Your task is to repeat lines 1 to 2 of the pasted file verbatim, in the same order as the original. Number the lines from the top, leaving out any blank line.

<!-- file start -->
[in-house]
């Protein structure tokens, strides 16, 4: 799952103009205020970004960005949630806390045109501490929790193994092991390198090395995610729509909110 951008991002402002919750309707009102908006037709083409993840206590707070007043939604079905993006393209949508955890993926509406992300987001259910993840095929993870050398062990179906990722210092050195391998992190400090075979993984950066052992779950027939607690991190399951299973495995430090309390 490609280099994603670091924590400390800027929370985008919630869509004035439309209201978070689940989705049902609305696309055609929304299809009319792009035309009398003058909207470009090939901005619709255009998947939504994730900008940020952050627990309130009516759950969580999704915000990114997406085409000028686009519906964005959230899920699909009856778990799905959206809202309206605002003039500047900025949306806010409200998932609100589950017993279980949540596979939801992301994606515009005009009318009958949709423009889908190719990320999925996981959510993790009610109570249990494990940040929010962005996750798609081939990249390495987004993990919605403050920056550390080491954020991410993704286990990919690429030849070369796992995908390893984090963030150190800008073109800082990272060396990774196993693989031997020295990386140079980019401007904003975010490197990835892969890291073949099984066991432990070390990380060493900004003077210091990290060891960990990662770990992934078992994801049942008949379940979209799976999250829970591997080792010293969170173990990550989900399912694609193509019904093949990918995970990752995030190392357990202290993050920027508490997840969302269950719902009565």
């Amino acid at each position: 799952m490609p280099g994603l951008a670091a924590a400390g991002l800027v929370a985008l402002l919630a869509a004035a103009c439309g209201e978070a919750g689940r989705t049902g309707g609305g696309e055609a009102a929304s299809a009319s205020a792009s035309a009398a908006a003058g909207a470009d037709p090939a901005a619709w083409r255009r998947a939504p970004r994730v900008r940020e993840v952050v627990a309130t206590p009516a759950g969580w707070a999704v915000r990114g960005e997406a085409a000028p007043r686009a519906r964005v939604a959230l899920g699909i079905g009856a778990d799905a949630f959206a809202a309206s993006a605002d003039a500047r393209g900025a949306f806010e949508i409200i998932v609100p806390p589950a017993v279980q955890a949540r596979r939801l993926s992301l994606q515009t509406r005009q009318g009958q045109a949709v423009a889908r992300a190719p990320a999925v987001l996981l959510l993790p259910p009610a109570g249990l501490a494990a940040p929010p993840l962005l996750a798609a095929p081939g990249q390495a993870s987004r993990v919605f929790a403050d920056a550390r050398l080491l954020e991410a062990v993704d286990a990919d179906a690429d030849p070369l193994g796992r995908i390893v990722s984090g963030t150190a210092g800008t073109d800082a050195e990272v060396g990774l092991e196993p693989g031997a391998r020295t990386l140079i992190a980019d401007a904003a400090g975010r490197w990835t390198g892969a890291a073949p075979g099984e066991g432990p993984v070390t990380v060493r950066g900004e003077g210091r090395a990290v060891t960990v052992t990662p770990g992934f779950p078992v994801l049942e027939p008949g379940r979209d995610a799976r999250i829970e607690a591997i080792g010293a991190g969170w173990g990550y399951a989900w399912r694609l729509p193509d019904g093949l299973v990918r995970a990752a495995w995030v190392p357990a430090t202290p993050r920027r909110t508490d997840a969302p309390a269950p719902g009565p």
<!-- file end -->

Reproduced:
[in-house]
């Protein structure tokens, strides 16, 4: 799952103009205020970004960005949630806390045109501490929790193994092991390198090395995610729509909110 951008991002402002919750309707009102908006037709083409993840206590707070007043939604079905993006393209949508955890993926509406992300987001259910993840095929993870050398062990179906990722210092050195391998992190400090075979993984950066052992779950027939607690991190399951299973495995430090309390 490609280099994603670091924590400390800027929370985008919630869509004035439309209201978070689940989705049902609305696309055609929304299809009319792009035309009398003058909207470009090939901005619709255009998947939504994730900008940020952050627990309130009516759950969580999704915000990114997406085409000028686009519906964005959230899920699909009856778990799905959206809202309206605002003039500047900025949306806010409200998932609100589950017993279980949540596979939801992301994606515009005009009318009958949709423009889908190719990320999925996981959510993790009610109570249990494990940040929010962005996750798609081939990249390495987004993990919605403050920056550390080491954020991410993704286990990919690429030849070369796992995908390893984090963030150190800008073109800082990272060396990774196993693989031997020295990386140079980019401007904003975010490197990835892969890291073949099984066991432990070390990380060493900004003077210091990290060891960990990662770990992934078992994801049942008949379940979209799976999250829970591997080792010293969170173990990550989900399912694609193509019904093949990918995970990752995030190392357990202290993050920027508490997840969302269950719902009565």